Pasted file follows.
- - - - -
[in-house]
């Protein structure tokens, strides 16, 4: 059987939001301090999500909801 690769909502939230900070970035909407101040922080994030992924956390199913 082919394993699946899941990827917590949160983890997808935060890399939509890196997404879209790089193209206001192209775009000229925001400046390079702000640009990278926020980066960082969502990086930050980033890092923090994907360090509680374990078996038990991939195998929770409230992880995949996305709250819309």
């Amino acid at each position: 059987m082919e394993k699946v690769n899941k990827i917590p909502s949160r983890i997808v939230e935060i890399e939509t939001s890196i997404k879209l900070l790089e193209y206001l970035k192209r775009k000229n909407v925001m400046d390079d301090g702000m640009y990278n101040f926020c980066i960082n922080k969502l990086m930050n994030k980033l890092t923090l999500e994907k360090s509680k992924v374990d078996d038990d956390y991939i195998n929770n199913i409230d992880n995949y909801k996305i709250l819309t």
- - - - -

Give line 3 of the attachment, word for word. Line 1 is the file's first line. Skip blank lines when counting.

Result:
């Amino acid at each position: 059987m082919e394993k699946v690769n899941k990827i917590p909502s949160r983890i997808v939230e935060i890399e939509t939001s890196i997404k879209l900070l790089e193209y206001l970035k192209r775009k000229n909407v925001m400046d390079d301090g702000m640009y990278n101040f926020c980066i960082n922080k969502l990086m930050n994030k980033l890092t923090l999500e994907k360090s509680k992924v374990d078996d038990d956390y991939i195998n929770n199913i409230d992880n995949y909801k996305i709250l819309t």